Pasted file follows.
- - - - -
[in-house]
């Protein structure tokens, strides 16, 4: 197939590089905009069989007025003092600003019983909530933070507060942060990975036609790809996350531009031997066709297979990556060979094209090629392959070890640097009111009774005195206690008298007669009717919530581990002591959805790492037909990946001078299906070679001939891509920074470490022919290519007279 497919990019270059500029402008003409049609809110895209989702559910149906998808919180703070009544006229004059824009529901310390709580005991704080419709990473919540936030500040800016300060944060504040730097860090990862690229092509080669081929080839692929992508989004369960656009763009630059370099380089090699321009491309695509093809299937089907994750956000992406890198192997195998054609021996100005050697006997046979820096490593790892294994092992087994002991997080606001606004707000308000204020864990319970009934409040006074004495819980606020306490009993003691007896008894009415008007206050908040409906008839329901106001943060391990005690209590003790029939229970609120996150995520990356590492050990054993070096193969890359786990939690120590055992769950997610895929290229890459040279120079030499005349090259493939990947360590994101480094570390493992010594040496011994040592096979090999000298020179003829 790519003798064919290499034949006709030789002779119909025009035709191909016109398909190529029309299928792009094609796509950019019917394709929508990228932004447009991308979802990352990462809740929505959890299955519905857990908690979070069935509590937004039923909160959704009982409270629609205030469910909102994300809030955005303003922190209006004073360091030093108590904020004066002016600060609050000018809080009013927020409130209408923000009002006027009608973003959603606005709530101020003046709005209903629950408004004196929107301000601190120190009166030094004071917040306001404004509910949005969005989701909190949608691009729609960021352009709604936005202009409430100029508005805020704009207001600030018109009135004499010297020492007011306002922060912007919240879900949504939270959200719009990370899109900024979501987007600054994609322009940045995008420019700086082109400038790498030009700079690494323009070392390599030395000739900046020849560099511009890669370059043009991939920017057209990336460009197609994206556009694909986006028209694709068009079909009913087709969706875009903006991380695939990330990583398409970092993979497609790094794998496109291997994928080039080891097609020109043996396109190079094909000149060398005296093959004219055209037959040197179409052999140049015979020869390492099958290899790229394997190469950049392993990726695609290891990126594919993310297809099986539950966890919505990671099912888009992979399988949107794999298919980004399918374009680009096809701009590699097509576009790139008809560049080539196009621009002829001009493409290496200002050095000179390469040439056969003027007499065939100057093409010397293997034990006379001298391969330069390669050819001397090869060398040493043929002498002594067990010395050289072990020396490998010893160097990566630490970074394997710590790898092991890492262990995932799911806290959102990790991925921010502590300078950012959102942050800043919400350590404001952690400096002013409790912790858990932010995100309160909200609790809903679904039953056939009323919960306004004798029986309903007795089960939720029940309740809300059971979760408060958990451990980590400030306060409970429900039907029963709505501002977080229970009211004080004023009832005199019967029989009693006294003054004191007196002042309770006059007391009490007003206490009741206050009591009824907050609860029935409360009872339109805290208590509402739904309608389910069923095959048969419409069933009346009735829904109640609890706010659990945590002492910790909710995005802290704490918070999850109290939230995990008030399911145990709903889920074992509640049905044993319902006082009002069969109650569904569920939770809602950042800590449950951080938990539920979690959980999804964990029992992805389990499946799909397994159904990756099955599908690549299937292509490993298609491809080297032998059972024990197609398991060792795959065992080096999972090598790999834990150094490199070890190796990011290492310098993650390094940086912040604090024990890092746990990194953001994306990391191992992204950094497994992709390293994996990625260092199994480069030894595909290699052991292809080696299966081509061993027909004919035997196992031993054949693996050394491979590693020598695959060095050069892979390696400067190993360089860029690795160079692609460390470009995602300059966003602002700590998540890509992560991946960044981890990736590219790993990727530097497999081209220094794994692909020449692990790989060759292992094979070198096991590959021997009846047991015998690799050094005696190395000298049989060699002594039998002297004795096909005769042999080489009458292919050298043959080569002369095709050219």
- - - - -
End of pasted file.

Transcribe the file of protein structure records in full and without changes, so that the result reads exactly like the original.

[in-house]
């Protein structure tokens, strides 16, 4: 197939590089905009069989007025003092600003019983909530933070507060942060990975036609790809996350531009031997066709297979990556060979094209090629392959070890640097009111009774005195206690008298007669009717919530581990002591959805790492037909990946001078299906070679001939891509920074470490022919290519007279 497919990019270059500029402008003409049609809110895209989702559910149906998808919180703070009544006229004059824009529901310390709580005991704080419709990473919540936030500040800016300060944060504040730097860090990862690229092509080669081929080839692929992508989004369960656009763009630059370099380089090699321009491309695509093809299937089907994750956000992406890198192997195998054609021996100005050697006997046979820096490593790892294994092992087994002991997080606001606004707000308000204020864990319970009934409040006074004495819980606020306490009993003691007896008894009415008007206050908040409906008839329901106001943060391990005690209590003790029939229970609120996150995520990356590492050990054993070096193969890359786990939690120590055992769950997610895929290229890459040279120079030499005349090259493939990947360590994101480094570390493992010594040496011994040592096979090999000298020179003829 790519003798064919290499034949006709030789002779119909025009035709191909016109398909190529029309299928792009094609796509950019019917394709929508990228932004447009991308979802990352990462809740929505959890299955519905857990908690979070069935509590937004039923909160959704009982409270629609205030469910909102994300809030955005303003922190209006004073360091030093108590904020004066002016600060609050000018809080009013927020409130209408923000009002006027009608973003959603606005709530101020003046709005209903629950408004004196929107301000601190120190009166030094004071917040306001404004509910949005969005989701909190949608691009729609960021352009709604936005202009409430100029508005805020704009207001600030018109009135004499010297020492007011306002922060912007919240879900949504939270959200719009990370899109900024979501987007600054994609322009940045995008420019700086082109400038790498030009700079690494323009070392390599030395000739900046020849560099511009890669370059043009991939920017057209990336460009197609994206556009694909986006028209694709068009079909009913087709969706875009903006991380695939990330990583398409970092993979497609790094794998496109291997994928080039080891097609020109043996396109190079094909000149060398005296093959004219055209037959040197179409052999140049015979020869390492099958290899790229394997190469950049392993990726695609290891990126594919993310297809099986539950966890919505990671099912888009992979399988949107794999298919980004399918374009680009096809701009590699097509576009790139008809560049080539196009621009002829001009493409290496200002050095000179390469040439056969003027007499065939100057093409010397293997034990006379001298391969330069390669050819001397090869060398040493043929002498002594067990010395050289072990020396490998010893160097990566630490970074394997710590790898092991890492262990995932799911806290959102990790991925921010502590300078950012959102942050800043919400350590404001952690400096002013409790912790858990932010995100309160909200609790809903679904039953056939009323919960306004004798029986309903007795089960939720029940309740809300059971979760408060958990451990980590400030306060409970429900039907029963709505501002977080229970009211004080004023009832005199019967029989009693006294003054004191007196002042309770006059007391009490007003206490009741206050009591009824907050609860029935409360009872339109805290208590509402739904309608389910069923095959048969419409069933009346009735829904109640609890706010659990945590002492910790909710995005802290704490918070999850109290939230995990008030399911145990709903889920074992509640049905044993319902006082009002069969109650569904569920939770809602950042800590449950951080938990539920979690959980999804964990029992992805389990499946799909397994159904990756099955599908690549299937292509490993298609491809080297032998059972024990197609398991060792795959065992080096999972090598790999834990150094490199070890190796990011290492310098993650390094940086912040604090024990890092746990990194953001994306990391191992992204950094497994992709390293994996990625260092199994480069030894595909290699052991292809080696299966081509061993027909004919035997196992031993054949693996050394491979590693020598695959060095050069892979390696400067190993360089860029690795160079692609460390470009995602300059966003602002700590998540890509992560991946960044981890990736590219790993990727530097497999081209220094794994692909020449692990790989060759292992094979070198096991590959021997009846047991015998690799050094005696190395000298049989060699002594039998002297004795096909005769042999080489009458292919050298043959080569002369095709050219």